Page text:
Perceiving the facility description in the Final Report to be inaccurate, representatives of the Andrus met with the DOH in December 2006, and expressed their distress with the Commission's final recommendation. (Hr'g Tr. 216:20-23, 217:3-7.) The DOH instructed that the Andrus "wait a while," as "there [would] be further information coming out." (Id. 216:21-25.) But on January 31, 2007, the DOH sent a letter to the Andrus including an implementation outline for the Commission's closure recommendation. (Id. 216:2-9; Benjamin Aff. ¶ 4, Exh. B.) The Andrus requested another meeting with the DOH, which took place in February 2007. (Id. 217:1-2.) At that meeting, the DOH requested certain information from the Andrus, presumably to assess the validity of the Andrus's claims that the Final Report contained certain material errors. (Id. 217:8-11.) Accordingly, the Andrus engaged in "fact-finding" and eventually provided the DOH with additional information, including a letter dated February 28, 2008 (Pl.'s Ex. 8), explaining the risk of "transfer trauma" to the residents of the Andrus, and an email sent on April 8, 2008 (Pl.'s Ex. 7), attaching a spreadsheet containing the following information about every resident in the Andrus: (1) age; (2) length of time at the Andrus; (3) residence before moving to the Andrus; (4) proximity of family members to the facility; and (5) and whether the resident had been diagnosed as suffering from dementia. (Hr'g Tr. 219:13-220:18.) In total, the Andrus had five meetings with DOH officials concerning the Final Report and provided the DOH with all of the information and documents it requested. (Id. 217:25-218:7.)
The DOH never followed up with the Andrus about any of the information it provided following the release of the Final Report. (Id.217:16-19.) In April 2008, the DOH sought permission to issue the Andrus -- which currently operates under the authority of an open-ended operating certificate (id. 191:8-21.) -- an amended operating certificate with a fixed expiration date. (Id. 228:13-16, 271:12-20; Def.'s PH Mem. 14.)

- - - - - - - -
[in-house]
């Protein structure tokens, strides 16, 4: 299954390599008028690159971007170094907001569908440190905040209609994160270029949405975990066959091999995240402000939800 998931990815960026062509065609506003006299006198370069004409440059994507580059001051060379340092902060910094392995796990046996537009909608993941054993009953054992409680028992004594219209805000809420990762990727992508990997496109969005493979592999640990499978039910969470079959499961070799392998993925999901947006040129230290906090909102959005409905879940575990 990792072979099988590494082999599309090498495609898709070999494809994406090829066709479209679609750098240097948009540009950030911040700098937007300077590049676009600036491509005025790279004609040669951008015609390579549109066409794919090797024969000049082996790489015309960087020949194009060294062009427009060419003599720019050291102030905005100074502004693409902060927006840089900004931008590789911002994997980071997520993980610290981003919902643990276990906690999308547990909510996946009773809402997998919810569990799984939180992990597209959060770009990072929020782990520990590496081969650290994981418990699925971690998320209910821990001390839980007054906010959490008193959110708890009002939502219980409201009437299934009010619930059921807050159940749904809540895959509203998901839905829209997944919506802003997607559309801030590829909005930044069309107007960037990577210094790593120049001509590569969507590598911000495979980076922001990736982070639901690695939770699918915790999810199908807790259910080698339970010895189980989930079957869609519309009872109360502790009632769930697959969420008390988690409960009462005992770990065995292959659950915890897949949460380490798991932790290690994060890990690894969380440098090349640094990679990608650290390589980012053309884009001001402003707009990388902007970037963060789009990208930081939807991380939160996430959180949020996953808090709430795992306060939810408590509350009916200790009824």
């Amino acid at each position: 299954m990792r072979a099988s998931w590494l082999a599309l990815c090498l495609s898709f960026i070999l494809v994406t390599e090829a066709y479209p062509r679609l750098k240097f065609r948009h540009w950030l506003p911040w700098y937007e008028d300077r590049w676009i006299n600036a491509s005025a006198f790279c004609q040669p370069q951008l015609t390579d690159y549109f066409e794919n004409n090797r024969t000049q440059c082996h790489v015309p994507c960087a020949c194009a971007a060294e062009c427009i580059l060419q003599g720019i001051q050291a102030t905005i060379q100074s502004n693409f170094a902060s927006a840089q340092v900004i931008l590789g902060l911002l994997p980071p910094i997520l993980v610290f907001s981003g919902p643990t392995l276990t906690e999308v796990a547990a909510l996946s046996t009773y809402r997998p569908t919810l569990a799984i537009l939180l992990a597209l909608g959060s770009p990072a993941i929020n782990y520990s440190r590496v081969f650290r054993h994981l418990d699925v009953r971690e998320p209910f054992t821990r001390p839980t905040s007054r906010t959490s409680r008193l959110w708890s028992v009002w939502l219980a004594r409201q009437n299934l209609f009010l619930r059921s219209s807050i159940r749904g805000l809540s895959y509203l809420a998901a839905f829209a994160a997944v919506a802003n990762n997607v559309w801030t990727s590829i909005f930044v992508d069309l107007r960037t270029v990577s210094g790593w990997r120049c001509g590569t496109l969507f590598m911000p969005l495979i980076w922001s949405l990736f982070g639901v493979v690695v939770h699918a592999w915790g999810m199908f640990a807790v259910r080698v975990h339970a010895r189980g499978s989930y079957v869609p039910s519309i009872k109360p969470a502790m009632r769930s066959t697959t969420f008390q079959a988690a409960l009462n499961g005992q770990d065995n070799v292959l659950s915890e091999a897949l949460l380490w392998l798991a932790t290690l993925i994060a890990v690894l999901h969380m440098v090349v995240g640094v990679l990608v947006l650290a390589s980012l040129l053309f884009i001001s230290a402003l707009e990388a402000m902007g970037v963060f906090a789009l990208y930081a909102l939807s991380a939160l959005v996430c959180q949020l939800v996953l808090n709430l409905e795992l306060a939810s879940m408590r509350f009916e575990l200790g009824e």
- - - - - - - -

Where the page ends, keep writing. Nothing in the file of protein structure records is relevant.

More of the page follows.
The instant lawsuit was filed on April 30, 2007, and Defendant moved for Summary Judgment on July 18, 2007 (Doc. 12). Defendant's Summary Judgment Motion was held in abeyance by the late United Stated District Judge Charles L. Brieant (to whom this action was previously assigned)*fn5 pending a decision by the New York Court of Appeals in a similar case, captioned St. Joseph Hospital of Cheektowaga v. Novello, No. 1247 SSD 60. On November 27, 2007, the New York Court of Appeals dismissed the appeal as of right in St. Joseph Hospital of Cheektowaga "sua sponte, upon the ground that no substantial constitutional question is directly involved," 9 N.Y.3d 988 (2007), and on February 12, 2008, the Court of Appeals denied a motion for leave to appeal, 10 N.Y.3d 702 (2008). Judge Brieant denied Defendant's Motion for Summary Judgment on March 10, 2008. John E. Andrus Mem'l, Inc. v. Daines, No. 07-CV-3432, 2008 U.S. Dist. LEXIS 18189, at *10 (S.D.N.Y. Mar. 10, 2008). Following the DOH's expression of its intention to go forward with the issuance of an amended operating certificate, Plaintiff sought a preliminary injunction preventing any steps to effectuate the closure of the Andrus.
A. STANDARD OF REVIEW
A district court reviewing a magistrate judge's report and recommendation "may accept, reject, or modify, in whole or in part, the findings or recommendations made by the magistrate judge." 28 U.S.C. § 636(b)(1)(C). Where a party submits timely objections to a report and recommendation, as Defendant has here, the district court reviews the parts of the report and recommendation to which the party objected under a de novo standard of review. Id.; Fed. R. Civ. P. 72(b)(3); see id.("The district judge may accept, reject, or modify the recommended disposition; receive further evidence; or return the matter to the magistrate judge with instructions.").
"[I]n providing for a 'de novo determination' [in Section § 636(b)(1)] rather than de novo hearing, Congress intended to permit whatever reliance a district judge, in the exercise of sound judicial discretion, chose to place on a magistrate's proposed findings and recommendations." United States v. Raddatz, 447 U.S. 667, 676 (1980). Accordingly, a district court's review of the record and the magistrate's recommendation on a motion for a preliminary injunction constitutes adequate de novo review under Section § 636(b)(1). Pan Am. World Airways, Inc. v. Int'l Bhd of Teamsters, 894 F.2d 36, 40, n.3 (2d Cir. 1990) (citing Raddatz, 447 U.S. at 676); see RxUSA Wholesale, Inc. v. Dep't of Health and Human Servs., 467 F. Supp. 2d 285, 287 (E.D.N.Y. 2006) ("Such de novo review does not entirely replace the Magistrate's efforts."); M&G Elecs. Sales Corp. v. Sony Kabushiki Kaisha, 250 F. Supp. 2d 91, 97-98 (E.D.N.Y. 2003) ("[A] court may in its sound discretion afford a degree of deference to the magistrate's report and recommendation." (citing Raddatz, 447 U.S. at 676)). In light of these principles, the Court makes a de novo determination with regard to the specific objections raised by Defendant.